Wednesday, May 03, 2017

Team Trump is leaning toward a new Afghan surge

President Trump will soon have to decide what to do about Afghanistan. After weeks of wrangling inside his national security cabinet, top officials on Friday agreed on the broad outlines of a strategy to prosecute America’s longest war. The interventionists prevailed.

According to administration officials familiar with the deliberations of the cabinet’s principals committee, the Afghanistan strategy would tie the United States to the success of President Ashraf Ghani’s ambitious plan to build up an inclusive government and regain territory from the Taliban.

While the strategy envisions eventually forging a peace deal with the Taliban, in the meantime it would increase the pace of strikes — to encourage the Taliban to negotiate.

The new strategy, according to these officials, is not cheap. There would be a baseline of at least $23 billion a year to support a variety of initiatives in Afghanistan, not only subsidizing Afghan police and military forces but also funding anti-corruption programs and other priorities.

If that sounds expensive, bear in mind the untold costs if the United States instead failed to support Afghanistan’s recovery and the country became a safe haven for terrorists like it was before 9/11.

While no troop numbers have been set, US officials told me they would envision an increase in both US and NATO forces inside the country.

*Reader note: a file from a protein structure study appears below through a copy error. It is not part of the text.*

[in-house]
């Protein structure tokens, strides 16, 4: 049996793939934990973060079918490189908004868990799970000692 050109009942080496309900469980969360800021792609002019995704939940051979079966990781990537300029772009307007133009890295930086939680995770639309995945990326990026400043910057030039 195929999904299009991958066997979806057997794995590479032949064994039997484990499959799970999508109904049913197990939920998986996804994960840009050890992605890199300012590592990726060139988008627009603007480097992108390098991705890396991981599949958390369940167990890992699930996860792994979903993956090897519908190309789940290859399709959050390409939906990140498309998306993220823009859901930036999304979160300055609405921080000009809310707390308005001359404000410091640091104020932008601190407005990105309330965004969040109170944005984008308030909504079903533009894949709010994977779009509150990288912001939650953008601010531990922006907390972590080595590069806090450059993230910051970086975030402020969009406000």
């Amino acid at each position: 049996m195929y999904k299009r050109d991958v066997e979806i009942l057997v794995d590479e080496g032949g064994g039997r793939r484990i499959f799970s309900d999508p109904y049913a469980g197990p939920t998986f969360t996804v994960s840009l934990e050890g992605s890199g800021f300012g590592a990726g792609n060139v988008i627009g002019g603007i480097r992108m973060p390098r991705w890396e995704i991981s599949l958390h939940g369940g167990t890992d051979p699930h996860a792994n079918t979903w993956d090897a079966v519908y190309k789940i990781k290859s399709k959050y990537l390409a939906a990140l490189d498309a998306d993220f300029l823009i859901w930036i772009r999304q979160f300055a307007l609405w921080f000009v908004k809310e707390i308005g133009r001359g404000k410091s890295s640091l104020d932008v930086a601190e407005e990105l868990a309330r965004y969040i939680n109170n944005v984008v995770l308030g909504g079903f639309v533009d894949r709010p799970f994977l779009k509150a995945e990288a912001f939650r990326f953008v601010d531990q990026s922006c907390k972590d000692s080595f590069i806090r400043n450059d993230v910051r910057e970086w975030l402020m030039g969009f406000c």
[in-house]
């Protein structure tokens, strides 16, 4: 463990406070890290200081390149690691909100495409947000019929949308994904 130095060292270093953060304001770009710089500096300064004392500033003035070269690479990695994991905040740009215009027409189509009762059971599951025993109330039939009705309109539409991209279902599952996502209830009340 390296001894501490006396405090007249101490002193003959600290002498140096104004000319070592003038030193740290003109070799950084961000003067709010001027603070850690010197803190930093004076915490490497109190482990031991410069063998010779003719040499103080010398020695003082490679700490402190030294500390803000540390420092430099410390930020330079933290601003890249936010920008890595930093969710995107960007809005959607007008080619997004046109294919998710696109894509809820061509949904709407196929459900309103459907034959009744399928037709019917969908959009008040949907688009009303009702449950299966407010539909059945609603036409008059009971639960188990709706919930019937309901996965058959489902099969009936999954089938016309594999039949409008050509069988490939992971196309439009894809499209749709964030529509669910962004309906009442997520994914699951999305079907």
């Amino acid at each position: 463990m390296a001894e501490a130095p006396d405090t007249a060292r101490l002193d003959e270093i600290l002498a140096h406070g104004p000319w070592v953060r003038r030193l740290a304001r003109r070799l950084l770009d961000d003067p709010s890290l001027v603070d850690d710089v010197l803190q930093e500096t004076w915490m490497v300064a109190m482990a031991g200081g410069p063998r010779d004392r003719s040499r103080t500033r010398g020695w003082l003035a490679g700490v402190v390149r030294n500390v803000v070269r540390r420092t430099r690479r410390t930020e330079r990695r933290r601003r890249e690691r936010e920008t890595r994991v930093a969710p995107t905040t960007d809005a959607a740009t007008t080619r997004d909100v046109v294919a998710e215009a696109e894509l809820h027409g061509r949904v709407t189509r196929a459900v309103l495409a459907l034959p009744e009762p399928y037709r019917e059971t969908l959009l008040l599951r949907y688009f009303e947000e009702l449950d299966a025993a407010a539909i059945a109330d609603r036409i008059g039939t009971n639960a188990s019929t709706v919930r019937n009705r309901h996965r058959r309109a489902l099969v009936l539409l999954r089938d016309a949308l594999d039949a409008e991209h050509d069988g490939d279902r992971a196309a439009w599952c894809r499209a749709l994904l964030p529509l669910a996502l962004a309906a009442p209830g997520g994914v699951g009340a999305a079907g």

Most important, the strategy would jettison President Barack Obama’s approach of setting arbitrary deadlines for the withdrawal of US forces and instead would link the participation of US troops inside the country to meeting clear conditions on the battlefield, such as winning back territory from the Taliban and denying safe haven to al Qaeda, the Islamic State and other bad actors, according to these officials.

By the end of Obama’s presidency, he had blown through his own deadlines for withdrawing troops from the country as the Taliban and other terror groups grew stronger.

A similar dynamic has played out inside the Trump national security team. Throughout the deliberations, some officials raised concern that the plan would be throwing good money after bad, according to the US officials.

This worry is not without basis. The US special inspector general for Afghanistan reconstruction wrote in January that: “Afghanistan suffers from limited institutional capacity to conduct basic governmental functions, and from widespread and systemic corruption that consistently places it near the bottom of international rankings for public perception of corruption.”

Another fear raised at Friday’s meeting was that the strategy would be committing the US to a role in Afghanistan for the next several years. The view of the national security adviser, General H.R. McMaster, prevailed.

On Friday, none of those in the meeting objected to going forward with the more ambitious strategy. McMaster argued, according to these sources, that Trump should not make the same mistake Obama made by exiting Iraq too soon and allowing the Islamic State the room to regenerate and force another US intervention later.

A strategy paper reflecting the consensus of the meeting on Friday is now being worked over by regional experts at the policy coordination committee and is expected to be sent to the president’s desk as early as this week. 

Still, an American recommitment to Afghanistan now can avoid past mistakes. If there has been one lesson from recent US interventions, it is that premature exits are costly. Sooner or later, America gets drawn back into the wars it had hoped were over.- More, nypost

Team Trump is leaning toward a new Afghan surge


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